Jayne Dowle: It’s not good to share when you’re going on Twitter

DO you feel the need to share every gruesome detail of your latest ailment with perfect strangers? Do you wake up wondering whether Russell Brand and his new wife Katy Perry will have tweeted an update on the state of their marriage? Do you feel much happier when you have informed the world that you have been standing at the bus-stop for 20 minutes and you’re going to be late for work?

Thought not. Like me, you fail to see the appeal of Twitter. I admit, I took a long time to come round to Facebook. And now I’m a devotee. At least with Facebook, unless you are especially sad, you don’t go around stalking celebrities so you can brag about being the first to learn the earth-shattering news they have just popped into Starbucks on Hampstead Heath for a double espresso. And if you fancy a day or two off from Facebook, you don’t feel as if you have fallen off the edge of the world.

Texting? Well, my mobile phone company informs me that my text message usage compares with that of the typical teenager. However most – in fact all of them – are not so riveting that I would want anyone else except the intended recipient to read them: “I’m in Netto. Do we need milk?”

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Not going to set the gossip-mongers on fire with excitement is it? I admit, I am hardly incommunicado. But this Twitter thing is driving me mad. I know I sound like a proper old curmudgeon, but is there no dignity left in the world? Is nothing sacrosanct and private any more?

It was terribly sad when the actress and television presenter Amanda Holden lost her baby. But was it really necessary for thousands of people to express their condolences so publicly? Losing a child is always a tragedy, but get some perspective.

Most of the “fans” who tweeted in sympathy have never met Ms Holden, and never will. And when it came to her celebrity chums, didn’t their rush to emote smack a bit much of one-upmanship? If you don’t post a tweet, it looks like you don’t care. And that wouldn’t do your own public profile much good. Wouldn’t these gushing messages have had much more of an impact if they had arrived in the form of a hand-written card to their “friend”?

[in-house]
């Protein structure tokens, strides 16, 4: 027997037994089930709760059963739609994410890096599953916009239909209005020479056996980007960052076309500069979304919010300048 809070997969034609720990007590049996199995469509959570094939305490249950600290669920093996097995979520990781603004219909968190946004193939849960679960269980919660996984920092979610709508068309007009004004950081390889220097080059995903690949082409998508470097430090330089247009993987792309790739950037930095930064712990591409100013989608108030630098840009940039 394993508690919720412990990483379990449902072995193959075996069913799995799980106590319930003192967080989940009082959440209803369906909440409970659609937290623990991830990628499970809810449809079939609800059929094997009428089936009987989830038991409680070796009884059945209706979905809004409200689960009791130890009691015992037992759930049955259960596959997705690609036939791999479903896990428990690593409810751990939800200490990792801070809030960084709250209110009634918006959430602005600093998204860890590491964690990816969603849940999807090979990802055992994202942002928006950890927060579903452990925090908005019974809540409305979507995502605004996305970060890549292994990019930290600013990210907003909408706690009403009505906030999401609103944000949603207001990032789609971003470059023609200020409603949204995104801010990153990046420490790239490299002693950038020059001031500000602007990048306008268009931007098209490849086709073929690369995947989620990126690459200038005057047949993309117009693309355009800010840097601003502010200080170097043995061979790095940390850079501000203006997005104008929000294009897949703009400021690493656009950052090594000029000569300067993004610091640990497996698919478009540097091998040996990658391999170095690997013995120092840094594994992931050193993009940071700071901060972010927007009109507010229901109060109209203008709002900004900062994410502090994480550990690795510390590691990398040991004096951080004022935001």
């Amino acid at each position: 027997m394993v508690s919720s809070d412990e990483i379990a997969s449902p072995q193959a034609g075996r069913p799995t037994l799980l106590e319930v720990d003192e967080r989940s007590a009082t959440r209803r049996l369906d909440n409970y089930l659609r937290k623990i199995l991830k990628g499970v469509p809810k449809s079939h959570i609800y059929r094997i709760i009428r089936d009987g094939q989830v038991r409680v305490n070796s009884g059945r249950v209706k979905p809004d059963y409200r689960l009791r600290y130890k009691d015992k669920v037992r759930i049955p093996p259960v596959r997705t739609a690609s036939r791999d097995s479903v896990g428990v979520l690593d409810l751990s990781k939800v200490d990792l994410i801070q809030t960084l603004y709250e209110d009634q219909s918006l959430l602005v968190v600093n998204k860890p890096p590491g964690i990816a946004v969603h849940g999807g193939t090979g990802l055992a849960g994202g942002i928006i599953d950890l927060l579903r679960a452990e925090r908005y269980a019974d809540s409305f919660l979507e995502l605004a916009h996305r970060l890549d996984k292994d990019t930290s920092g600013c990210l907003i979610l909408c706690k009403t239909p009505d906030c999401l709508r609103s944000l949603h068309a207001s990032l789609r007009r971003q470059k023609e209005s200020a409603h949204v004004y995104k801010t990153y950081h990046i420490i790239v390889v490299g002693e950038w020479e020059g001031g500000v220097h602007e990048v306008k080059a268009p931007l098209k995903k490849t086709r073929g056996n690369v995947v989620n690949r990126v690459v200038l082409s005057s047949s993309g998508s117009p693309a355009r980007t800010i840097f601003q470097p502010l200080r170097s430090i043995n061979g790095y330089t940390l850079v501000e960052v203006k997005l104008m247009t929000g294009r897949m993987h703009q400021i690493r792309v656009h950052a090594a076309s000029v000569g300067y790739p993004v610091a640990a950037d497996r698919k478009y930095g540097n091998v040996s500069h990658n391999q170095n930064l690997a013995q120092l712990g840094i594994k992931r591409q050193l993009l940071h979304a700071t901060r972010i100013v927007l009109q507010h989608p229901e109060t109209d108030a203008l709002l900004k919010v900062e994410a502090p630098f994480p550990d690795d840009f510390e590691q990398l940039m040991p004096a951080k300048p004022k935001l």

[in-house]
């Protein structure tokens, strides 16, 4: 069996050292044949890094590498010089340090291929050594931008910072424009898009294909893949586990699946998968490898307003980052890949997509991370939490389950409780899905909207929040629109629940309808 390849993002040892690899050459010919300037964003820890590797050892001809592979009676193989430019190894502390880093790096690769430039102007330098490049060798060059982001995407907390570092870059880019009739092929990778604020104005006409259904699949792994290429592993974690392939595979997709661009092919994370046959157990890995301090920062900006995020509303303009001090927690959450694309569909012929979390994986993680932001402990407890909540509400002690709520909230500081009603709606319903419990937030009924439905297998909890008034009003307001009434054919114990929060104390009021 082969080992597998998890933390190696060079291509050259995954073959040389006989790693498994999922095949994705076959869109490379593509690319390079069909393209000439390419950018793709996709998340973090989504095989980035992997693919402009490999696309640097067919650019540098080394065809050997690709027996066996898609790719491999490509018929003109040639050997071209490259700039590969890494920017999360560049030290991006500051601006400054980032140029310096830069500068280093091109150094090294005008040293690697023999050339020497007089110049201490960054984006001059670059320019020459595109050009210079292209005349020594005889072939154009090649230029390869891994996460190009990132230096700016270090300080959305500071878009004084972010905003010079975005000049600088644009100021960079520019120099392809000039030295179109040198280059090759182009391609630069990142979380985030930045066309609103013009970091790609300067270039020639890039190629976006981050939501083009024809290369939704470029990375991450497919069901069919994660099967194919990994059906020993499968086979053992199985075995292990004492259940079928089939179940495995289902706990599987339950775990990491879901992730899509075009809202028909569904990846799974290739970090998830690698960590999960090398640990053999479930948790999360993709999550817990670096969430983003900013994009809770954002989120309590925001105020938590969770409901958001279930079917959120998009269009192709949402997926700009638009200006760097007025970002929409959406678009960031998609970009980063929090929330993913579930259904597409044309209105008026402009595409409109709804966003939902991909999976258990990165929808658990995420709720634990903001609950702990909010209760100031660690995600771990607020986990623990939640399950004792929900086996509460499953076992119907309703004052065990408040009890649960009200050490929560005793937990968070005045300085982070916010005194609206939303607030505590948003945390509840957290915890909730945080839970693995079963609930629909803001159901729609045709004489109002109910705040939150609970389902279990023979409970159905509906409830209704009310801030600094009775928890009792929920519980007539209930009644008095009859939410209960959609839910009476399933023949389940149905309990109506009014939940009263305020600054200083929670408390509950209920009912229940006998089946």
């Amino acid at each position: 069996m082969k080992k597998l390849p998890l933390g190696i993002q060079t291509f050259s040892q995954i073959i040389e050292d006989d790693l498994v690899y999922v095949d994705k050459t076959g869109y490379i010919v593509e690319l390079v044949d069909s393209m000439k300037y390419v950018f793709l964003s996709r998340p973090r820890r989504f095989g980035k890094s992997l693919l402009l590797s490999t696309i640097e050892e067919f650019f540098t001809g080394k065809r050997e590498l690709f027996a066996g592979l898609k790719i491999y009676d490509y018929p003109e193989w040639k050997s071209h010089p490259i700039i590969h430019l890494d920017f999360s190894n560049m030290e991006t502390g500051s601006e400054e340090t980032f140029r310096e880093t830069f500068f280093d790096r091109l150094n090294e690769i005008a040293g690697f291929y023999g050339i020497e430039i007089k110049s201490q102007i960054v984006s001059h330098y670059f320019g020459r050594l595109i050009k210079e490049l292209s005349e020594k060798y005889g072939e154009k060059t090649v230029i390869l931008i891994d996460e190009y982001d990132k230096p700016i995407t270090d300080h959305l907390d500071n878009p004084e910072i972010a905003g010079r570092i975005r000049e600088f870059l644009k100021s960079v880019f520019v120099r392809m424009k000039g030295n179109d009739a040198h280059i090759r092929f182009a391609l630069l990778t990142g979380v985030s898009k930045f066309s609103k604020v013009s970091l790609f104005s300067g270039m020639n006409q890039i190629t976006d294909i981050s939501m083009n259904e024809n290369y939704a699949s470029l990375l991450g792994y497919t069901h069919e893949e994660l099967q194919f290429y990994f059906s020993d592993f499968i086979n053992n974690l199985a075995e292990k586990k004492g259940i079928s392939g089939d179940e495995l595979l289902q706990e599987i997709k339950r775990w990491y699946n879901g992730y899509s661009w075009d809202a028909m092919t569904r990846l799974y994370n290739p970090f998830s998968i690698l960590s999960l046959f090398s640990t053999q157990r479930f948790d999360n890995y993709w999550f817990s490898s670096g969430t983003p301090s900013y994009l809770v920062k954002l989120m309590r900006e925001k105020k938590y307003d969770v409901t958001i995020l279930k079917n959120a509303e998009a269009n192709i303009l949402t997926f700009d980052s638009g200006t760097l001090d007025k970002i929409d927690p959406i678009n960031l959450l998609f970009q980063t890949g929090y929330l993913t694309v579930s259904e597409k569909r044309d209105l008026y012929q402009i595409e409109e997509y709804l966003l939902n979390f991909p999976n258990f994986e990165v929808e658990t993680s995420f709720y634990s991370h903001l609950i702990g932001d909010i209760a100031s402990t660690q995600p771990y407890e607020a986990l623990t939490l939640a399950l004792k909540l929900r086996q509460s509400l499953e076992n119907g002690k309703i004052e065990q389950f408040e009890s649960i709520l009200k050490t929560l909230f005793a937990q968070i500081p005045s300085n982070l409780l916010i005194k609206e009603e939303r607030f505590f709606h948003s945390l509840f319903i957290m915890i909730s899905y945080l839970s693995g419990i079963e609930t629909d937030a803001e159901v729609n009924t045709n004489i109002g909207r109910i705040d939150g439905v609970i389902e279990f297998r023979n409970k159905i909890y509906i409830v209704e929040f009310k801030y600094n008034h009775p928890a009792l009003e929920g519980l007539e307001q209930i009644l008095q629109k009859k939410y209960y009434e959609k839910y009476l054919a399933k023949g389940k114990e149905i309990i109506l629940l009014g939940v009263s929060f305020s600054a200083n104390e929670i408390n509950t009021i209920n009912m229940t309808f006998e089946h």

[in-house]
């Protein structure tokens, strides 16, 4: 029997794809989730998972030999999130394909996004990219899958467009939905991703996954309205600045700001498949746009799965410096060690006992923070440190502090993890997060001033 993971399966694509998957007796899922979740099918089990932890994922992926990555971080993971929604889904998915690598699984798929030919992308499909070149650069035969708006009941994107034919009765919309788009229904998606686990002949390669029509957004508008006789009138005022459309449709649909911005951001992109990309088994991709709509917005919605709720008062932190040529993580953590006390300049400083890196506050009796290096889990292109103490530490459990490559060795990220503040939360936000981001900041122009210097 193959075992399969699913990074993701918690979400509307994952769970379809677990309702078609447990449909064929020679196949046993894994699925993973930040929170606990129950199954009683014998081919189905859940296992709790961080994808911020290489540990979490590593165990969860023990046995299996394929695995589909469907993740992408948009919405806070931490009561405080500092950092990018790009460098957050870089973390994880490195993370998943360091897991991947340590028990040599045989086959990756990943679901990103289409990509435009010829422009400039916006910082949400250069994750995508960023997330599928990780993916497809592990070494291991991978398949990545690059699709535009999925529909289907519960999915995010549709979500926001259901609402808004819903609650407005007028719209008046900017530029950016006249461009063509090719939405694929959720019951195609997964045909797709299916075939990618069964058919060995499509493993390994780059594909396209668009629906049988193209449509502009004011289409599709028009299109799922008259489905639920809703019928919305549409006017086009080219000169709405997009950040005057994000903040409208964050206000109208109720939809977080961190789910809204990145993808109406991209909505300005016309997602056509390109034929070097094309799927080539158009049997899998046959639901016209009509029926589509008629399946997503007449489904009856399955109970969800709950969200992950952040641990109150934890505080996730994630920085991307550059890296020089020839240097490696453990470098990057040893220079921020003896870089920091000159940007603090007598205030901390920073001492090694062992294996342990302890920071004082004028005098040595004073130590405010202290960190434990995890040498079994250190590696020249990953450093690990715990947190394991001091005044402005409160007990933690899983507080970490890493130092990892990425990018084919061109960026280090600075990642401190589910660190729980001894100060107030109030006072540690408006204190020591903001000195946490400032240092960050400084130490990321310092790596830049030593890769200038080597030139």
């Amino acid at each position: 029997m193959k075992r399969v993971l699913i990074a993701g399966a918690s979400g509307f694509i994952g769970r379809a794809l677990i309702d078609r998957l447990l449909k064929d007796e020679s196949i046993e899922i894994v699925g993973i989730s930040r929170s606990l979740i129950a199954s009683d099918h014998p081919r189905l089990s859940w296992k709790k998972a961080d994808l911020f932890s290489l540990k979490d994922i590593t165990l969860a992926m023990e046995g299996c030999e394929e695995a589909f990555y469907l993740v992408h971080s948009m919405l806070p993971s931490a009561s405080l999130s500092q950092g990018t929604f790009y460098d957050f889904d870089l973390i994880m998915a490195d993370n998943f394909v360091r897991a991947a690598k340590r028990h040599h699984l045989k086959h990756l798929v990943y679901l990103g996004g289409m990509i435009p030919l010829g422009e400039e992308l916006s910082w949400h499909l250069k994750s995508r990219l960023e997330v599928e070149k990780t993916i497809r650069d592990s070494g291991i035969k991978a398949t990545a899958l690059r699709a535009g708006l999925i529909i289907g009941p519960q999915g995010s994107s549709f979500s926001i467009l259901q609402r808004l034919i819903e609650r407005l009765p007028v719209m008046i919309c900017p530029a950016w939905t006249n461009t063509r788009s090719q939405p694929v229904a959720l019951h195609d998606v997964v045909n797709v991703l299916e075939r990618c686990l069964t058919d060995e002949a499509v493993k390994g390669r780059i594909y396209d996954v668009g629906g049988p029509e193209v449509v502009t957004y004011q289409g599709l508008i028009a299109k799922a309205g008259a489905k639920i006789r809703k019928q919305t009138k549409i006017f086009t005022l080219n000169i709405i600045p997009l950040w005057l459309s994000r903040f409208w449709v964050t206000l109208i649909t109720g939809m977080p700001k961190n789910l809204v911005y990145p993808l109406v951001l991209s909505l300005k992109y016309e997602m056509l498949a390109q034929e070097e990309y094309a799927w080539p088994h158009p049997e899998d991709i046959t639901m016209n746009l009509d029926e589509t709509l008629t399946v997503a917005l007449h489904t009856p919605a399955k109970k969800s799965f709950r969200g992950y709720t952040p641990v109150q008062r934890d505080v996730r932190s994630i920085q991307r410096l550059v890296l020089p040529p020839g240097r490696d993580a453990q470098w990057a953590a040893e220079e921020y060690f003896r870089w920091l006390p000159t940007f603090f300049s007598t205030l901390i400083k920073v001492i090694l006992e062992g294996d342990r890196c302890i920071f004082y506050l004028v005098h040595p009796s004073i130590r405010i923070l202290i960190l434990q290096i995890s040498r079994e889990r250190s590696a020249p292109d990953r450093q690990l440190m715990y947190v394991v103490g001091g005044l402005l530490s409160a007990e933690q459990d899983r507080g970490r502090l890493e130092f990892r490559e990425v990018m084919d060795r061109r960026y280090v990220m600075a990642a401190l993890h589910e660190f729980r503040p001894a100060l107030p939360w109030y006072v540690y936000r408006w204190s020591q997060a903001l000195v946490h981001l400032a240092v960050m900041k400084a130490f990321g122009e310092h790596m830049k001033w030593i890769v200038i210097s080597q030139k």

And don’t you think that tweeting is just another way to keep some of these “celebrities” in the public eye, even when their obvious appeal has waned?

For goodness sake, Shane Warne, the former cricketer who is surely old enough to know better, is reported to be tweeting fans to ask them to recommend restaurants where he might woo Elizabeth Hurley, his latest squeeze. This passes for news in the “information age”.

I know we live in a democracy, and people should be free to do what they like. Indeed, when you consider the part that Twitter, and other forms of social networking have played in the uprising in Egypt, you can see what a tremendous force for change it can be. Events like this should make us all think about the speed at which the world is evolving, and the growing power of the individual.

But this obsession with sharing every intimate detail of your life with people you don’t even know concerns me. Fundamentally, it is all about the ego. Do you really think that other people are bothered that you have had a cold for three days now and it’s showing no signs of going? Being on Twitter must be like working in an office full of really annoying individuals who never cease from regaling their colleagues with tedious details of their mundane lives.

I was ranting on about this recently to someone who is plugged into Twitter 24/7 and he expressed surprise that I wasn’t already on it.

This friend pointed out that considering the rate I have random thoughts about everything from politics to the price of fish on Barnsley market, Twitter should be the perfect outlet for me. But quite frankly, I’ve enough on my plate to juggle, without stopping every time a random notion pops into my head to compose it in a witty/erudite/insightful message of 140 characters or less and share it with anyone who happens to pick it up.

And it seems that mothers – none I know, but they must be out there somewhere, because Mums Rock, a Twitter site devoted to parents and their concerns, has 5,000 followers – are getting it in the neck because they are spending too much time on social networking sites and neglecting their children.

Well, as you might know, I have every sympathy for mothers using every tool in the kit to make their lives as manageable as possible. But I can’t help but wonder what kind of example this sets to their kids.

Will they grow up assuming that the only meaningful way of communicating is by typing into a keypad? Will the sales of post-it notes plummet, sending the world into further economic meltdown? Do I care enough to join Twitter and tweet my views to the world? No.